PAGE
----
This morning the Federal Circuit released two precedential opinions. The first comes in a takings case appealed from the Court of Federal Claims. In it, the Federal Circuit affirmed a dismissal of the claim for lack of a cognizable property interest. The second comes in patent case appealed from the Patent Trial and Appeal Board. In it, the Federal Circuit affirms the Board’s denial of rehearing of two inter partes review proceedings. The Federal Circuit also released two nonprecedential orders dismissing appeals and a Rule 36 judgment. Here are the introductions to the opinions and links to the dismissals and Rule 36 judgment.

Fishermen’s Finest, Inc. v. United States (Precedential)

This case involves commercial fishing within the United States’ Exclusive Economic Zone (EEZ). Fishermen’s Finest, Inc.; Fishermen’s Finest Holdings, LLC; North Pacific Fishing, Inc.; U.S. Fishing, LLC; and America’s Finest Fishing, LLC (collectively, FFI) appeal a decision by the United States Court of Federal Claims (Claims Court) dismissing their Fifth Amendment takings claim for lack of a cognizable property interest in certain fishing endorsements, licenses, and permits, separate from or appurtenant to their fishing vessels. Because (i) our precedent establishes that fishing permits and licenses issued pursuant to the Magnuson–Stevens Fishery Conservation and Management Act (the Magnuson–Stevens Act) are revocable privileges, rather than compensable property interests, Conti v. United States, 291 F.3d 1334, 1341–42 (Fed. Cir. 2002); Am. Pelagic Fishing Co. v. United States, 379 F.3d 1363, 1373–76 (Fed. Cir. 2004); (ii) subsequent amendments to the Magnuson–Stevens Act and the National Marine Fisheries Service’s (Fisheries Service) regulations did not then create compensable property rights in fishing permits or licenses; and (iii) there is no inherent right in vessel ownership to fish within the EEZ, Am. Pelagic, 379 F.3d at 1382–83, we affirm.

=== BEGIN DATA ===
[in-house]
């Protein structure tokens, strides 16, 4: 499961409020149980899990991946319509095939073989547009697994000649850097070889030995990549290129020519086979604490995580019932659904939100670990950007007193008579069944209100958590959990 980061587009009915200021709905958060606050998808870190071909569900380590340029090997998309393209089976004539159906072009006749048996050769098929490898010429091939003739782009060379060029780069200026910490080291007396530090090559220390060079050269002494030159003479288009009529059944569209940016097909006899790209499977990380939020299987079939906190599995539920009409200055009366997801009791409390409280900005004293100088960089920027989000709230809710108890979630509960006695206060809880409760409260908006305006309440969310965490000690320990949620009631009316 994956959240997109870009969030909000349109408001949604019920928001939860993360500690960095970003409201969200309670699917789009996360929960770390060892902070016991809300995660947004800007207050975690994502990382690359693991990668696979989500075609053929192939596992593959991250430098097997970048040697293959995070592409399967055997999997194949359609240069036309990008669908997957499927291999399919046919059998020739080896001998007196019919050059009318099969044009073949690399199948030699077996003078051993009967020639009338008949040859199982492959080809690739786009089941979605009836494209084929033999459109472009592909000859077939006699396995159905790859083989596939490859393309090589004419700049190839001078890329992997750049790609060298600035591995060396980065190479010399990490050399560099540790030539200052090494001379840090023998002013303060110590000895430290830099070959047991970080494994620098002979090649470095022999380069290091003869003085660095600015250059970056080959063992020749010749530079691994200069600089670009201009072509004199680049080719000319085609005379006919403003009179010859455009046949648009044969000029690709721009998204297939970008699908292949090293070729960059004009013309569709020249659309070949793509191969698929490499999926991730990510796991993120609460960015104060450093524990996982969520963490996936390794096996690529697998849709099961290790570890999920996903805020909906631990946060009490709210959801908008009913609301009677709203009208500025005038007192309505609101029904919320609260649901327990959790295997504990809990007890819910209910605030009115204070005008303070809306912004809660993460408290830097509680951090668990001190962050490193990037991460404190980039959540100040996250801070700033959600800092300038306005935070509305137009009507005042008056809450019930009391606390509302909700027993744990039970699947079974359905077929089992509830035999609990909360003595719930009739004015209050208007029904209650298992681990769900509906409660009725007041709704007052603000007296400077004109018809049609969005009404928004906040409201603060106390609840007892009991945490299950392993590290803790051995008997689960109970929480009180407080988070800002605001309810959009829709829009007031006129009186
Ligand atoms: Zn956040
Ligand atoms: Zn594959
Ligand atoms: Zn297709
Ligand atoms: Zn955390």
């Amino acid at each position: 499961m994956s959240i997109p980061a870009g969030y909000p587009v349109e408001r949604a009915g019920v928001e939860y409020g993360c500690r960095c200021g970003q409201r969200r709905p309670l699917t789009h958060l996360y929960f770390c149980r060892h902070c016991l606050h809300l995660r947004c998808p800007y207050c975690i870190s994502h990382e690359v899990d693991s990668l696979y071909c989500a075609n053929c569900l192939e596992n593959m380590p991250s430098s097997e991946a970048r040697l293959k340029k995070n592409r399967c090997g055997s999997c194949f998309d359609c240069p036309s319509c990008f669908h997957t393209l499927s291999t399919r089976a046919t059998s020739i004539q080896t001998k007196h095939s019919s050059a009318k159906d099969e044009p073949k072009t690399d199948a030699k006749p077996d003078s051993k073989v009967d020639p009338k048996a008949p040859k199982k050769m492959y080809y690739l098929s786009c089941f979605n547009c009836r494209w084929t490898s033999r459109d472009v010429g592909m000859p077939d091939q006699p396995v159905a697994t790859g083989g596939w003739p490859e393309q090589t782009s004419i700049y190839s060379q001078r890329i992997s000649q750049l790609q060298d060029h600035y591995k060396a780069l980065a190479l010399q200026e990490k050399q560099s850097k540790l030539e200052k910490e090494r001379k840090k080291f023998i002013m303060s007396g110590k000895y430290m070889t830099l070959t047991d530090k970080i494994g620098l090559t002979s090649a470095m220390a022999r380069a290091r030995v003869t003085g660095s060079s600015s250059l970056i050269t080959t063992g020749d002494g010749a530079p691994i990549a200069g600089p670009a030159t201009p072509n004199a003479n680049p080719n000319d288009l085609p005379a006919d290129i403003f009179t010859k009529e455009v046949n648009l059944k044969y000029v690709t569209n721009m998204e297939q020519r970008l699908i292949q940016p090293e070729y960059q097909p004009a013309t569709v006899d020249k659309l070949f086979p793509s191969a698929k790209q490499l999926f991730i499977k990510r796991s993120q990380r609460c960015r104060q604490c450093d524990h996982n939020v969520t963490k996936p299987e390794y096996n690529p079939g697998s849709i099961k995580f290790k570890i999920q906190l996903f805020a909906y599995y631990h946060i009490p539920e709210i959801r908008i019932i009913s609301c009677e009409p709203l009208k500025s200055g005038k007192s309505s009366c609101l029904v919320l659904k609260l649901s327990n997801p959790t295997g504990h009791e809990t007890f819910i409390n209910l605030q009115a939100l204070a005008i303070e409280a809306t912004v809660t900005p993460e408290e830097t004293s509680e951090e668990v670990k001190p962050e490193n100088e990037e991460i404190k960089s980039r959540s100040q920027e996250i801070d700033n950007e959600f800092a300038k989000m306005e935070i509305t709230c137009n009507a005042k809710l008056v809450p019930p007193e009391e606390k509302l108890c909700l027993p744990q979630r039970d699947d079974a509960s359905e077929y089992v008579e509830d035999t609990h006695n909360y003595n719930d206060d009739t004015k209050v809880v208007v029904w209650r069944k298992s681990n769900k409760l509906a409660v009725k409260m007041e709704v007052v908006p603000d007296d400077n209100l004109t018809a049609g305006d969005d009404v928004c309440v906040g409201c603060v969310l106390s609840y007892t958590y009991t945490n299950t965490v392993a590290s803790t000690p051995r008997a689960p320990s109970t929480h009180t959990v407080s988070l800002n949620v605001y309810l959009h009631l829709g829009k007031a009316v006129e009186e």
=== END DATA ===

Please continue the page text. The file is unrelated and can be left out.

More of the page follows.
CyWee Group Ltd. v. Google LLC (Precedential)

CyWee Group Ltd. (“CyWee”) requested that the Director of the U.S. Patent and Trademark Office (“PTO”) rehear two inter partes review (“IPR”) proceedings, each of which had resulted in a final written decision of the Patent Trial and Appeal Board (“Board”) determining all challenged claims unpatentable. CyWee’s request was denied as to each IPR. CyWee appeals those denials. We affirm.


Rule 36 Judgment